KNES brought a special lifting device using strand jacks and hydraulic systems into the containment area for lifting equipment up to the crane. The new trolley had to be raised at a precise 58-degree angle in order to fit through the hatch entering containment, requiring a major engineering effort to design the rigging and safety systems, all of which had to be documented in accordance with the United States Nuclear Regulatory Commission regulations.

“The project finished on schedule,” says KNES Vice President of Engineering Jay Edmundson. “We worked 24/7 to maximize consistency, and we chose to do the turnovers up on the equipment which gave us the ability to reduce the amount of time lost in shift changes. When you compile the amount of time saved on every turnover, it adds up.  Fortunately, KNES has the personnel depth and experience to make this work.”

A range of requirements for a range of cranes

The fuel handling equipment is also critical infrastructure during an outage for defueling and refueling the reactor. Depending on the plant type, it is made up of many components used to pull the spent fuel bundles out of the reactor and replace them. The critical issue is that the fuel is highly radioactive inside the fuel bundle. If something drops on the fuel, the bundle could be breached, contaminating the area and potentially threatening human life. Therefore, fuel handling equipment relies on a very precise set of motors and encoders that track exactly where the grapple goes in order to lift the fuel bundles safely. Tolerances are plus or minus 3 millimeters or less.

Each of the crane systems profiled here has its own set of challenges. Polar and Reactor cranes are difficult to access; refueling machines are easier to access but employ higher levels of technology. In addition, nuclear facilities contain 40 to 50 other types of cranes in supporting roles–including cask-handling cranes, turbine-building cranes and smaller, standard cranes in warehouses and shops.

Descending down a usage hierarchy topped by cranes in containment with the hook dipping into the pool to those performing less-stringent activities, each offers specific opportunities for safety and efficiency upgrades. Depending on where the crane sits in this hierarchy and whether it performs over a boiling water reactor or a pressurized water reactor, regulations may require special materials like stainless steel and custom lubricants for items that go into the pool, unique paint requirements, material restrictions, limits on types of castings and special load tests.


Criteria for selecting a contractor

Jacking tower
KNES uses a specially designed jacking tower to lift and manipulate components into place at nuclear power plants. The jacking tower can raise items more than 100 feet in the air with a capacity exceeding 50 tons. The special hydraulic head allows the component to be safely grabbed and rotated or tilted to fit into the tightest spaces. Its hydraulic oil is vegetable-based, so no added fire loading enters the secure space.

When you’re ready to choose a contractor there are important questions to ask in your initial analysis:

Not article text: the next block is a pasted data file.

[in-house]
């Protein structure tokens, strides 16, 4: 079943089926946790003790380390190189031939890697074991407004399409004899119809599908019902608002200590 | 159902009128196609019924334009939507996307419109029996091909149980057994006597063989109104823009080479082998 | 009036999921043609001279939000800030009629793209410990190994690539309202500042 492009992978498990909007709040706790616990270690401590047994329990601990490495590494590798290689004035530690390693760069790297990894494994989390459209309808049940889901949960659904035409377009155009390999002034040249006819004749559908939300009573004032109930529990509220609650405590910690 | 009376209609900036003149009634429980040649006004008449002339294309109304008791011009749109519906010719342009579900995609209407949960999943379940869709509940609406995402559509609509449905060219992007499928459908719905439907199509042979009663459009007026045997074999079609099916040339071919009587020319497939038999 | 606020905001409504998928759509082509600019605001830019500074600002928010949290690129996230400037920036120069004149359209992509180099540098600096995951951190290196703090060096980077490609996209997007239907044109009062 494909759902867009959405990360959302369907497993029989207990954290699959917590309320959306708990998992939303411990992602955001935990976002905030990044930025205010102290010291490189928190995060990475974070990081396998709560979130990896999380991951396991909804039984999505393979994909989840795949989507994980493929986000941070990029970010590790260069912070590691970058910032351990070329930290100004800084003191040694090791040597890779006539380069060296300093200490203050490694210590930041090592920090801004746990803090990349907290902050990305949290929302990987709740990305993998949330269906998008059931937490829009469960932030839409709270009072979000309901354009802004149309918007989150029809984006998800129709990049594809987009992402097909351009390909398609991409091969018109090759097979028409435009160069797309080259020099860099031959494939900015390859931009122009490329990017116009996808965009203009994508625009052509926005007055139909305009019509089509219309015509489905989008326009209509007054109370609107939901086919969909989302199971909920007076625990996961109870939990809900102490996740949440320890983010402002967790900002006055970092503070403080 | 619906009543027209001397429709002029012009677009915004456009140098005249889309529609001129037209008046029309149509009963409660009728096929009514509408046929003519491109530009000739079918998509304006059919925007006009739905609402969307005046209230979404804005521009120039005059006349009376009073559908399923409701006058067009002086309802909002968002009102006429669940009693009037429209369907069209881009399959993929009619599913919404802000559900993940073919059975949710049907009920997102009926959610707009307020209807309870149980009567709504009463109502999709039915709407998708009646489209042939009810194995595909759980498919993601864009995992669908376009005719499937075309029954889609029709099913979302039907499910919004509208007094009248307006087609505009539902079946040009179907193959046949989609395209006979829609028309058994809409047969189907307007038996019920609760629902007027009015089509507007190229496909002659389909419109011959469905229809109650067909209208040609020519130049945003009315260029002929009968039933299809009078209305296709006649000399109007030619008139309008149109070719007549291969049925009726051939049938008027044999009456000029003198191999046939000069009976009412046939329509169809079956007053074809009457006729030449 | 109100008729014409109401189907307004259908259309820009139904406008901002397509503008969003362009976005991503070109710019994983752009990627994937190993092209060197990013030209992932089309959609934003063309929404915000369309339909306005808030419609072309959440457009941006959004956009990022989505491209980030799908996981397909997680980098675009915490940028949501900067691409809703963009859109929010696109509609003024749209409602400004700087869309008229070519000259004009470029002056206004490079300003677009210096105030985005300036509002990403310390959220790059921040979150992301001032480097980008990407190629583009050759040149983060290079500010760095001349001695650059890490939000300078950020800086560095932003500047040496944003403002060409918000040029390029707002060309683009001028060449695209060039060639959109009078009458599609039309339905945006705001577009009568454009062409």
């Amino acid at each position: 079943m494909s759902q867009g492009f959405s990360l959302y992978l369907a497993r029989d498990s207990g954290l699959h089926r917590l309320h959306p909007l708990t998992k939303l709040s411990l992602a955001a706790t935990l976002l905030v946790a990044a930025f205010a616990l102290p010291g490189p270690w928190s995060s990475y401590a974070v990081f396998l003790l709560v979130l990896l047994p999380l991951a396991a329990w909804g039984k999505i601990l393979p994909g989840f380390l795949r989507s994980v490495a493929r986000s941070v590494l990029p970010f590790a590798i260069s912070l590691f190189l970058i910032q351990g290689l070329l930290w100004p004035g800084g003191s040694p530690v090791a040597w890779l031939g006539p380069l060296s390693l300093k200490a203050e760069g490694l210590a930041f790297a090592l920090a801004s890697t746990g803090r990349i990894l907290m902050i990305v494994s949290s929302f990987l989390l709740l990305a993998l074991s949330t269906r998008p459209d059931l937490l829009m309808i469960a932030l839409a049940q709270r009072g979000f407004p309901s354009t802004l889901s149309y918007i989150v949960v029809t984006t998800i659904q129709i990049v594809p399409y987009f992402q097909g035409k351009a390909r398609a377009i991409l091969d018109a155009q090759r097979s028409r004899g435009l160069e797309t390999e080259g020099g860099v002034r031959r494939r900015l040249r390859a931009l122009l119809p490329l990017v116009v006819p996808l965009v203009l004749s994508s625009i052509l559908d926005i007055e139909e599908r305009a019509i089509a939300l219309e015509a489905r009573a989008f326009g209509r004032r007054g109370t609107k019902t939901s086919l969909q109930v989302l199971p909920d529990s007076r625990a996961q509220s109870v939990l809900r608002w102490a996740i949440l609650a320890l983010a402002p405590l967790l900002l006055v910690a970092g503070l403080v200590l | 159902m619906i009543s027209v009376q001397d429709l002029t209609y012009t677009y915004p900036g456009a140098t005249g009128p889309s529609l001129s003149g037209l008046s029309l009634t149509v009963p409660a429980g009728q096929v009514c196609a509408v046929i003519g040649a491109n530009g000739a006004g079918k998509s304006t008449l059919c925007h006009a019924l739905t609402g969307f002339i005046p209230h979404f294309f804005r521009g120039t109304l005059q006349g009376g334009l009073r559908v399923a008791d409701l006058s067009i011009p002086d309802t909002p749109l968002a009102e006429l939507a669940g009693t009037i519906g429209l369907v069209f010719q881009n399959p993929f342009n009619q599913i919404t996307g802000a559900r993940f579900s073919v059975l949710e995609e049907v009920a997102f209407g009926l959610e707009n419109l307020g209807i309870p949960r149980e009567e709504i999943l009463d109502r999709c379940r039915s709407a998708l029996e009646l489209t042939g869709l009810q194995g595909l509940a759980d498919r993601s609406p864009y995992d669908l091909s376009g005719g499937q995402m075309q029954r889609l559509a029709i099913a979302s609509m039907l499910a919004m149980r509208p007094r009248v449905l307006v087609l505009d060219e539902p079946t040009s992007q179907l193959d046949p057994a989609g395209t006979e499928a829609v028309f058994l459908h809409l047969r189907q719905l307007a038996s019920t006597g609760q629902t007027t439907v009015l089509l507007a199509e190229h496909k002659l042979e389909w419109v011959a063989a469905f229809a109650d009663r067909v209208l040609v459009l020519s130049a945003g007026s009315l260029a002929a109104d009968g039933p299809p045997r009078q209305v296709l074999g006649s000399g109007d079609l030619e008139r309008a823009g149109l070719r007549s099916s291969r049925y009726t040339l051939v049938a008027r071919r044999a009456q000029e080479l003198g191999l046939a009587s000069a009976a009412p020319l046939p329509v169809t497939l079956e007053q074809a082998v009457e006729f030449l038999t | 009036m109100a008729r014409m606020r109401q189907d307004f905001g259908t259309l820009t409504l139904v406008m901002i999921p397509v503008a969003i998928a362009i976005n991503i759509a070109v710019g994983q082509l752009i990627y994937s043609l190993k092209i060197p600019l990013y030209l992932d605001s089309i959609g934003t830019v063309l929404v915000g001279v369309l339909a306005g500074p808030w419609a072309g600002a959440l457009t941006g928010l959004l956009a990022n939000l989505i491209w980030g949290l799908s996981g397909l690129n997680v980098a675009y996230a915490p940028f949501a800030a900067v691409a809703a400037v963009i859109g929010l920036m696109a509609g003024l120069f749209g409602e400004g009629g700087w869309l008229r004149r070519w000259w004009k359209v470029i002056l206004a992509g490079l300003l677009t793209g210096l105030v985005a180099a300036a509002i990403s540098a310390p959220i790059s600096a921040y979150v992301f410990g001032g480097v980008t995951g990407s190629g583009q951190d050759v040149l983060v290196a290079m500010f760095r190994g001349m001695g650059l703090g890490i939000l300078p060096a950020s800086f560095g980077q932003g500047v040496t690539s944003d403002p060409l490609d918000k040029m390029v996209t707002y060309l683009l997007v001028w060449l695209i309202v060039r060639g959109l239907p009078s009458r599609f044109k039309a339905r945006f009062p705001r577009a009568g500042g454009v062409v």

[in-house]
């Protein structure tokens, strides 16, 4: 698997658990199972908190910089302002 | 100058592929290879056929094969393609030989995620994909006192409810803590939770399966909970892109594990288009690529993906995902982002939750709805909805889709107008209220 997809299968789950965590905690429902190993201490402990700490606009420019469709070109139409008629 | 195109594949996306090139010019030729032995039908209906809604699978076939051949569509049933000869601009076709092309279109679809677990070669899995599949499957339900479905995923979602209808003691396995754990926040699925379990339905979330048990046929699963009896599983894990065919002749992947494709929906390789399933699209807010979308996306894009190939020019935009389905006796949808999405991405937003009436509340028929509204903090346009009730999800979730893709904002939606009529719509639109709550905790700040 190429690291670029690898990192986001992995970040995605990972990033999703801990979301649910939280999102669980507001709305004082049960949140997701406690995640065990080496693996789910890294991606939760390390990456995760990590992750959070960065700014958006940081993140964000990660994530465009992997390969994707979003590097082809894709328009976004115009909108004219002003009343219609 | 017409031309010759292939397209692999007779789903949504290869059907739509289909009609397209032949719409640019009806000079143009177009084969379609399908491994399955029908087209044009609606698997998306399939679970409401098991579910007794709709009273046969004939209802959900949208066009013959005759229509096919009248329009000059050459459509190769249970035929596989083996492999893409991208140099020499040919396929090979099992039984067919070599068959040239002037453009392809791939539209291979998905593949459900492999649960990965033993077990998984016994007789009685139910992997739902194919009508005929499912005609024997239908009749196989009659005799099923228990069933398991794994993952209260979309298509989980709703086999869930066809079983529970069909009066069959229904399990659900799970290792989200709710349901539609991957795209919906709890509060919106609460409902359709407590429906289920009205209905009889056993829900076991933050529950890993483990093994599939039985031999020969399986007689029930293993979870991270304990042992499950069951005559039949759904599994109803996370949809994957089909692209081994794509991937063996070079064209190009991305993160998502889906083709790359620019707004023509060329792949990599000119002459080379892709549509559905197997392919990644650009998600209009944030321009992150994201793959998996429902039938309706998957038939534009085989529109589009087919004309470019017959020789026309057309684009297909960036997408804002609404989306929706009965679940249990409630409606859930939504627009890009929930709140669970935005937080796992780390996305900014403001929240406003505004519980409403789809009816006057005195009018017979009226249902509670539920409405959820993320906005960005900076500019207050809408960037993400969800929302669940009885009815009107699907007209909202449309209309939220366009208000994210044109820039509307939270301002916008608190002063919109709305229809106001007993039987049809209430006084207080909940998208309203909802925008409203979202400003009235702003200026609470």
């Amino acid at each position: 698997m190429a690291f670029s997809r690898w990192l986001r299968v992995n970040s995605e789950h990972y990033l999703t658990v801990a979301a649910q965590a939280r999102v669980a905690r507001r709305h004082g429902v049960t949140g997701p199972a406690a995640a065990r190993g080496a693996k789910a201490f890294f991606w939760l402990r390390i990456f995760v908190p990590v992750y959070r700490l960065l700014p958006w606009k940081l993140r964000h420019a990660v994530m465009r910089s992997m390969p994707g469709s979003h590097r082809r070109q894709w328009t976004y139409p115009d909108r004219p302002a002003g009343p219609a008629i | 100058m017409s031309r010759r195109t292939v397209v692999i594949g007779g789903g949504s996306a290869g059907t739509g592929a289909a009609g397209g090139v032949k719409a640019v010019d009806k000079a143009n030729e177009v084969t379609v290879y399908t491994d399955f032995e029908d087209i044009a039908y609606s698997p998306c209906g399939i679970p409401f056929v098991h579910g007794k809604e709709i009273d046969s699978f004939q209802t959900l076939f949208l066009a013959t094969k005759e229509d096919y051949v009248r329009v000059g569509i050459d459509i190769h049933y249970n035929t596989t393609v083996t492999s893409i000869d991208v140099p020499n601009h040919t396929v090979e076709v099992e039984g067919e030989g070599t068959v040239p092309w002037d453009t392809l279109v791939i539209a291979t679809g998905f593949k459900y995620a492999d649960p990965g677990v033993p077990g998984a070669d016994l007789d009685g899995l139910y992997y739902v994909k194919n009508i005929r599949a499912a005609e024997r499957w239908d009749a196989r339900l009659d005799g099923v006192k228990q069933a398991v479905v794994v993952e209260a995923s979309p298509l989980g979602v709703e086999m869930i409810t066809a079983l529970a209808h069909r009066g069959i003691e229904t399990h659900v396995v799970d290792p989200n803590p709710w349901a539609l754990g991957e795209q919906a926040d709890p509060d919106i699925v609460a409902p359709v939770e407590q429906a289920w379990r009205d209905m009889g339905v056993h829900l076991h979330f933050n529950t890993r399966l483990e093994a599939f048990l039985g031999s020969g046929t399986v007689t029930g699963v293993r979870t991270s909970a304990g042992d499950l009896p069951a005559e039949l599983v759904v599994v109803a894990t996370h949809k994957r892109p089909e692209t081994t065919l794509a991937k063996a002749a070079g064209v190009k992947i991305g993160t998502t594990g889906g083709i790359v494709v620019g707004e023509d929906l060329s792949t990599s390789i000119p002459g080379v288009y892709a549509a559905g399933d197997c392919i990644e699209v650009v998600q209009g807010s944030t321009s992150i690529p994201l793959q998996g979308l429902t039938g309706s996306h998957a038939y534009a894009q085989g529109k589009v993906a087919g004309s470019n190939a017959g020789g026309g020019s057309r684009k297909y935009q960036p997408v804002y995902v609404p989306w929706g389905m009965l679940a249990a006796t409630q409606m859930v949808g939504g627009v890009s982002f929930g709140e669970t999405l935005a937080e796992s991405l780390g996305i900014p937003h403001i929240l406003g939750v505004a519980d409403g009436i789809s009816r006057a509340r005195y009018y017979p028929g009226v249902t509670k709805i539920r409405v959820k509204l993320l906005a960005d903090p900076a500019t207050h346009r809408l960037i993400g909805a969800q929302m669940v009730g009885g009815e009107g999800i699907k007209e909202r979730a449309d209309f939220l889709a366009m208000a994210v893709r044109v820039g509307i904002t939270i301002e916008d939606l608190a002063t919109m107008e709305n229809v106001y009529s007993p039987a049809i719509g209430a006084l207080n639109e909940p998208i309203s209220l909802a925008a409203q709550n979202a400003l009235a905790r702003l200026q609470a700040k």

• Has the group done this type of work before?
  • Do they have the ability to work on equipment made by others, or only on their own brand?
  • Do they have a sufficient nuclear quality program that has been audited by the nuclear regulator?
  • Do they have service technicians who routinely work at nuclear power generation facilities, and are specifically trained to comply with nuclear safety and regulatory requirements?
  • What is the depth of their engineering capability?

Konecranes Nuclear Equipment & Service LLC has over half a century of experience in the nuclear industry, both in the United States, and in countries all over the world, including Finland, Lithuania, Slovenia, Spain, Taiwan and multiple projects in Canada. The company meets stringent nuclear requirements and is a member of key regulatory and advisory groups, such as the ASME B30 and ASME NOG-1 committees, which set standards for the design of lifting equipment operating at nuclear facilities.

KNES fields a dedicated nuclear engineering team that currently has 80 members, plus additional project management experts offering specific technical expertise. KNES has unduplicated nuclear experience, with the ability to handle both large and small projects, inside and outside containment areas. The staff includes engineers in every discipline applicable to nuclear material handling, including specialized areas such as seismic analysis, safety analysis and regulatory compliance. This is a nuclear engineering team that has secured more than 30 patents for its industry-leading designs.

To date, KNES has performed more than 150 existing fuel handling installations and modernizations. Konecranes nuclear crane modernizations employ its proprietary SUPERSAFE™ single-failure-proof technology, designed to comply with stringent worldwide nuclear regulatory requirements and prevent load drop during a single failure of the lifting system. SUPERSAFE™ single-failure-proof equipment provides an unprecedented level of safety for the most critical operations such as nuclear fuel handling.

There is another assessment that managers must perform when considering their next outage. What are the consequences of failure? When the cost of downtime runs into the millions of dollars per day, and the cost of human life or contamination are incalculable, what is the value of expertise? Crane modernization can help your operation stay safe and productive as cranes age, design standards change, and new safety regulations emerge. It’s really not a matter of whether to modernize. It is simply a matter of who has the best team for the job. 


Jay Edmundson has been a chief engineer for 30 years. He is a certified engineer in both Canada and the United States. He has been part of Konecranes for 17 years, and began his nuclear career as a U.S. Navy submarine officer.


Talk to a Konecranes Nuclear Equipment & Service expert about modernizations